He says the key to performance management is calibration. After the manager provides a draft rating he or she sits down with colleagues and they review all their employees together to check assessments are fair. The calibration meetings start with everyone getting a handout listing the most common psychological flaws in assessments, to nudge them to be more open-minded to possible errors. “Calibration adds a step. But it is critical to ensure fairness,” he says.

Google is also intent on finding out who its best and worst people are. The idea is to put top people under a microscope, to learn what makes them exceptional, and figure out how to inject those factors into laggards. Google talks to each of its lowest 5 per cent of performers, not in “shape up or ship out” discussions that became common in many corporations but to collaboratively develop skills further or find a more appropriate role.

Similarly looking at what he calls “the two tails,’ Google has discerned the difference between its best-rated and lowest-rated managers, finding common attributes the top ones had and the bottom didn’t. That led to a feedback questionnaire semi-annually which asks team members to give anonymous feedback on their managers:

  1. My manager gives me actionable feedback that helps me to improve my performance.

  2. My manager does not micromanage.

  3. My manager shows consideration for me as a person.

  4. My manager keeps the team focused on our priority results/deliverables.

  5. My manager regularly shares relevant information from his/her manager and senior leadership.

  6. My manager has had a meaningful discussion with me about my career development in the past six months.

  7. My manager communicates clear goals for our team.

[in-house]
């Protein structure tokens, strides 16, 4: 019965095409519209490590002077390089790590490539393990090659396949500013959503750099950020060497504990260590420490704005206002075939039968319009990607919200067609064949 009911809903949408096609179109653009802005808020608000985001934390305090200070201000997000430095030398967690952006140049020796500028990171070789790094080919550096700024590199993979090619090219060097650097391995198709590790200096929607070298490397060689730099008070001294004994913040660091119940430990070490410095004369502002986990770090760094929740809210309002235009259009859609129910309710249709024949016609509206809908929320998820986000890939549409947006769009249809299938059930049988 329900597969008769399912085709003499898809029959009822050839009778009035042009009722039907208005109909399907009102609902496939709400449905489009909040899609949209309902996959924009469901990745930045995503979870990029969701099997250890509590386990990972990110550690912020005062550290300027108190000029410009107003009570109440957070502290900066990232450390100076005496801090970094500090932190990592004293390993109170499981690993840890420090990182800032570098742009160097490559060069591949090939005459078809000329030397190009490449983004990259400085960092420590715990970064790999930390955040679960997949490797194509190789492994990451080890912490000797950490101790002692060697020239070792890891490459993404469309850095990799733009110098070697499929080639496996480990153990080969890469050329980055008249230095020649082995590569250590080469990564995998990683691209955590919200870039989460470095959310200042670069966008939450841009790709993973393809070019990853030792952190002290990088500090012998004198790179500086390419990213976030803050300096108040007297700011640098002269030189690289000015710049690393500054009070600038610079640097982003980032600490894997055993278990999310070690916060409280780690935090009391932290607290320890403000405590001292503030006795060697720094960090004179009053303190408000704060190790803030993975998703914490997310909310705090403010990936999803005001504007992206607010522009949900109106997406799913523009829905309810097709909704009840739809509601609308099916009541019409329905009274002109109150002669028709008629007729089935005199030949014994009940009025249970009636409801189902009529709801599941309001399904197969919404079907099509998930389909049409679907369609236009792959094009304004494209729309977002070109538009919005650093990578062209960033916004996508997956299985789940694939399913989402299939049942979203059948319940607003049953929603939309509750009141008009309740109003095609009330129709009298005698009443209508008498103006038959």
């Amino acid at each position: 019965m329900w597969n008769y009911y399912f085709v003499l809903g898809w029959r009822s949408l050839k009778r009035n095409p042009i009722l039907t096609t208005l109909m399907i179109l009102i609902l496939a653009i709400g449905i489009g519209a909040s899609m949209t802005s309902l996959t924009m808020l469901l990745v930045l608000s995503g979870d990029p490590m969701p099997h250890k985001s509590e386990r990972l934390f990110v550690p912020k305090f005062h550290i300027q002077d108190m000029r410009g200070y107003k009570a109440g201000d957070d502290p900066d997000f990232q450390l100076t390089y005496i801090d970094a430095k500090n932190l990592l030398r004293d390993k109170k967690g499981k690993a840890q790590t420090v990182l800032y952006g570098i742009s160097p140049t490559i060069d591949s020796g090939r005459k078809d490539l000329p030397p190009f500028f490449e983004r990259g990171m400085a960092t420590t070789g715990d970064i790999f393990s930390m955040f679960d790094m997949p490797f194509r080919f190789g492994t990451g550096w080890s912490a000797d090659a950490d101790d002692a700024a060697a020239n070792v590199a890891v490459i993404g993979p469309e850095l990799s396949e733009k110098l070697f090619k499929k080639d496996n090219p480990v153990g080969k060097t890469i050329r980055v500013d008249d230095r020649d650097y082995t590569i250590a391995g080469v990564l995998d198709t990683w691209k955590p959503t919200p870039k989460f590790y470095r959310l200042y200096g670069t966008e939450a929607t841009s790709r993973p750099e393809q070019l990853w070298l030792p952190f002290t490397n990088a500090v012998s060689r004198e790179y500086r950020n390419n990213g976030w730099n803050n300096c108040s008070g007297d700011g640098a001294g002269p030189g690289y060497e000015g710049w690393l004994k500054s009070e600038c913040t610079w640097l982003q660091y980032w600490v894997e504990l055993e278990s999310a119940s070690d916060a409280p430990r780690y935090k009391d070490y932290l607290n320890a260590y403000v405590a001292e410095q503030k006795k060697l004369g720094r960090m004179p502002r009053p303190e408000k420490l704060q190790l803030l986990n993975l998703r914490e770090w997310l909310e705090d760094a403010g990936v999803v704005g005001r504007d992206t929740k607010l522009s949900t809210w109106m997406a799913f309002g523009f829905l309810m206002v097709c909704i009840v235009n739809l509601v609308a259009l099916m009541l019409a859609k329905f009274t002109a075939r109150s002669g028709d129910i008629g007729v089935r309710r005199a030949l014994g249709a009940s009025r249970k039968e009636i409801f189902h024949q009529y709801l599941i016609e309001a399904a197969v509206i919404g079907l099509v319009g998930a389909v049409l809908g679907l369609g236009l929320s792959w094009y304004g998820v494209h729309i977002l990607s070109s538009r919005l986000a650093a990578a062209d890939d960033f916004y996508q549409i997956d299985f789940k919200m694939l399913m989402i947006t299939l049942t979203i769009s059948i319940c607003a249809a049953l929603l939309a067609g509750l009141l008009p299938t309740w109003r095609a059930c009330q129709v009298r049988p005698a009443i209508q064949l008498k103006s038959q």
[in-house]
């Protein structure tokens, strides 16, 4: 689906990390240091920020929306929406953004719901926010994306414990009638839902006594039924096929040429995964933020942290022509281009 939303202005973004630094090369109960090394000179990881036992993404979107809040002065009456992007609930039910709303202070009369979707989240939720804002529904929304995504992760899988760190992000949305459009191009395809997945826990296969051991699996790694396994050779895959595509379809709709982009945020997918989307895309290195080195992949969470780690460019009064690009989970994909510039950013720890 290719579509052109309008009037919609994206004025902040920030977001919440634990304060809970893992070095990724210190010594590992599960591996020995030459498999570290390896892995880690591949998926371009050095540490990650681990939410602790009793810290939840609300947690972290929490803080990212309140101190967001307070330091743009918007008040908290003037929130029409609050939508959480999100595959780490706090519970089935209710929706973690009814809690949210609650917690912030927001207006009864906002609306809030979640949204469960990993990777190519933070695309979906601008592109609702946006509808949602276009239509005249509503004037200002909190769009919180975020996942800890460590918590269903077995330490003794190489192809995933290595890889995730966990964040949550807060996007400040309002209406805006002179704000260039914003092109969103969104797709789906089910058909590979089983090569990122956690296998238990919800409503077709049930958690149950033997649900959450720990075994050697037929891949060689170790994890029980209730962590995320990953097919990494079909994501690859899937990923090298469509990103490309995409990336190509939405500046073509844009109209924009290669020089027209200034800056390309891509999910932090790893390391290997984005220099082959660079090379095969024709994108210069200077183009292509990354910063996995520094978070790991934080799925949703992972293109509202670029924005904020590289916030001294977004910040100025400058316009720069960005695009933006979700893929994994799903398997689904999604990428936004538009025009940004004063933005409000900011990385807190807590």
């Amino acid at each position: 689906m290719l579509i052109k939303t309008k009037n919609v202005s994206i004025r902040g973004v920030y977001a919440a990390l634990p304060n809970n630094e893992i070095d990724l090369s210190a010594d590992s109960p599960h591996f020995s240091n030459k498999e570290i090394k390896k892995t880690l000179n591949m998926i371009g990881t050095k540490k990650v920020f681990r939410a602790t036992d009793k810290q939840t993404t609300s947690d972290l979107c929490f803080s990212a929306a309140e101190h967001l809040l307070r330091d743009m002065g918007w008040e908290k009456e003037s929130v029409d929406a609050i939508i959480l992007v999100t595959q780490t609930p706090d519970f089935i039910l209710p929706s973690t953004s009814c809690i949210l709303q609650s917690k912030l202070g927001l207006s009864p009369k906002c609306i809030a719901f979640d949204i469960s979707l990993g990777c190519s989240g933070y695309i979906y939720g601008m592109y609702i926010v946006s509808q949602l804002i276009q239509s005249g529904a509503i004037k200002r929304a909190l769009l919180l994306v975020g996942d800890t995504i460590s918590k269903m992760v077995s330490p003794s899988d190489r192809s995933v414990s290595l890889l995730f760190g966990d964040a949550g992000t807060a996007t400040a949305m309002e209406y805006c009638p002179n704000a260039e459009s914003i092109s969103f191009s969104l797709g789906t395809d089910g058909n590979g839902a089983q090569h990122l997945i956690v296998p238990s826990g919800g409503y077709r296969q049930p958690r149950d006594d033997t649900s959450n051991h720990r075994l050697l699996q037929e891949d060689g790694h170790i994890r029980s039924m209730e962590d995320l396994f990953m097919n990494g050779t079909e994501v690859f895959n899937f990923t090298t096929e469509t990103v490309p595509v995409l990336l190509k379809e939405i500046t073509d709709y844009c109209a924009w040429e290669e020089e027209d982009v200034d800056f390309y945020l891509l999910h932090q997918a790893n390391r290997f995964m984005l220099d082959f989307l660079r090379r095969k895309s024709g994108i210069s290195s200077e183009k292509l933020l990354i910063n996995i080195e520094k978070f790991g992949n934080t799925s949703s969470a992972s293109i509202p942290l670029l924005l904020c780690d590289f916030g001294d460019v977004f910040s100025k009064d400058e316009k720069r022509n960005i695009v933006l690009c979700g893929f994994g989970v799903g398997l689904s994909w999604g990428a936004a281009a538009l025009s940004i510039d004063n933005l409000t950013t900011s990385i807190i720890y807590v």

8. My manager has the technical expertise required to effectively manage me (such as coding in tech, accounting in finance)

  9. I would recommends my manager to other Googlers.

“The survey itself is a checklist. If you perform every behaviour on the list, you’ll be an amazing manager,” he says. And if you read Bock’s book–amazing is a good word to describe its richness–you and your organization will benefit.

About this author

Harvey Schachter

Harvey Schachter is a writer, specializing in management and business issues. He writes three weekly columns for the Globe and Mail and The Leader’s Bookshelf column for Canadian Government Executive, and a regular column and features for Kingston Life magazine. Harvey was editor of the 2004 book Memos to the Prime Minister: What Canada Can Be in the 21st Century. He was the ghostwriter on The Three Pillars of Public Management by Ole Ingstrup and Paul Crookall, and editor of Getting Clients, Keeping Clients by Dan Richards. A McGill commerce graduate, Harvey spent more than 15 years in a variety of positions at The Kingston Whig-Standard, including editor and planning and promotions manager. He won two National Newspaper Awards for his writing and a national Owl Award for a marketing program he created at the newspaper.

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At work, we are often trying to satisfy a bundle of expectations, which can be boiled down to those expectations we place upon ourselves and those placed by others. In government, of course, those outer expectations can be powerful, handed down from the public, the minister, and our immediate boss. But we all react differently,...